UK-headquartered practice BDP Architects, with global offices, has won the competition to redesign the cultural enclave of Geylang Serai market into a modern, vibrant place for local residents and visitors.
The design competition, launched in January this year by the People’s Association and organised by the Singapore Institute of Architects, had invited architecture studios to present ideas to transform the area and redevelop three locations: Geylang Serai Market, Joo Chiat Complex, and civic centre and community hub Wisma Geylang Serai. BDP’s winning concept design, which included a multidisciplinary approach, was chosen as the winner from a shortlist of competition entries. The winning proposal was from a multidisciplinary team led by BDP Architects (Southeast Asia), and comprising SC Consultants, W2Square Consultancy, DK Outsource and Savills (Singapore).
BDP’s proposal encapsulates rejuvenating the popular market area with the introduction of new cycling lanes, sheltered areas and green spaces. A festive plaza in front of Joo Chiat Complex and a landmark structure on Changi Road that symbolises the transition of the area from a former Malay settlement to a vibrant community precinct connects the past and the present of the market and ensures there will be flexible spaces for meetings, events and entertainment.
These new developments aim to strengthen the cultural heritage of the area and make it a more exciting and meaningful place for all visitors. The site is enriched with Malay culture and heritage and has progressively evolved into a modern community through urban transformation. By designing spaces that connect the modern neighbourhood with the heritage of the area, the practice aims to create a new market that is multicultural and multigenerational with a real sense of place. The project will also see the utilisation of smart technology in creating meaningful spaces that are modern yet respect the heritage.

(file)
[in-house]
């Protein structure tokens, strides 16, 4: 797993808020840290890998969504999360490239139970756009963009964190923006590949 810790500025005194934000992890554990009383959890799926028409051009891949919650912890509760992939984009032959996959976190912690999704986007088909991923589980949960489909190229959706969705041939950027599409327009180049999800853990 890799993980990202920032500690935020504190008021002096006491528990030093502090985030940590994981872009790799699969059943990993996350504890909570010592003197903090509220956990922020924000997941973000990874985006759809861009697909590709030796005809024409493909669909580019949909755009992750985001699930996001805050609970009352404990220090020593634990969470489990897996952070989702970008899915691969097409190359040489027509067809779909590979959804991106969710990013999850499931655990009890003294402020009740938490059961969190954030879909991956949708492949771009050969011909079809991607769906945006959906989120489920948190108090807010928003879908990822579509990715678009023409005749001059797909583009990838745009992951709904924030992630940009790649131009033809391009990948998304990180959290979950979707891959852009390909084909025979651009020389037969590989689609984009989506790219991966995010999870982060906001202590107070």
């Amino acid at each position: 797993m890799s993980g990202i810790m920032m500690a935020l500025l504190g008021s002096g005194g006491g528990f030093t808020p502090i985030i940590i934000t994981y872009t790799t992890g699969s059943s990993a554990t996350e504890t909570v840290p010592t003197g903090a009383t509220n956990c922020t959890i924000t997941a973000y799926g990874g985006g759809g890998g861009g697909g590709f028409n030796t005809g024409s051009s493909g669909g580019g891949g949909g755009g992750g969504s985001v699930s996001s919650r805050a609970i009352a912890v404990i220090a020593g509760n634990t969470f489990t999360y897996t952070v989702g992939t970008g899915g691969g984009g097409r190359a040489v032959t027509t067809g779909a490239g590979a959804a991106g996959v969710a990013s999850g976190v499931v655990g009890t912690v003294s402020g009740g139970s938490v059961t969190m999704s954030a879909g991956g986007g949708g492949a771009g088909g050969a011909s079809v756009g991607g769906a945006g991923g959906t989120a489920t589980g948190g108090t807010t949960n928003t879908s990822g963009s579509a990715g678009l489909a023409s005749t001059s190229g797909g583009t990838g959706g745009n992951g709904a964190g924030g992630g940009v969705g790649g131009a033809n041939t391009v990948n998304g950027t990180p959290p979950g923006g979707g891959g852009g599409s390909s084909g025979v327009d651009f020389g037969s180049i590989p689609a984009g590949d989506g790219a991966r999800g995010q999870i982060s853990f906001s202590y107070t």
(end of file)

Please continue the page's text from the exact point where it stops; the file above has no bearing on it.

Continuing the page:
“Our multicultural fabric is priceless and we must make every effort to preserve it – creating spaces for each cultural community to showcase its rich heritage for others to appreciate and celebrate,” said Mr Maliki Osman, Second Minister for Education and Foreign Affairs. “Developing the Geylang Serai Cultural Precinct is more than just physical upgrading and architectural streetscape. Physical spaces must be activated through dynamic cultural programmes that celebrate the rich heritage of the place and continue to breathe life to Malay culture.”
Singapore’s National Development Minister Desmond Lee, added: “Places like Geylang Serai are not just spaces where certain ethnic communities thrive and flourish, but are also spaces where different races can interact, and learn to appreciate each other’s cultures.
“This is the outcome of integrated, long-term planning, where inclusive neighbourhoods and communities are built, where the diverse heritage of Singapore is valued, and where everyone is welcome.”
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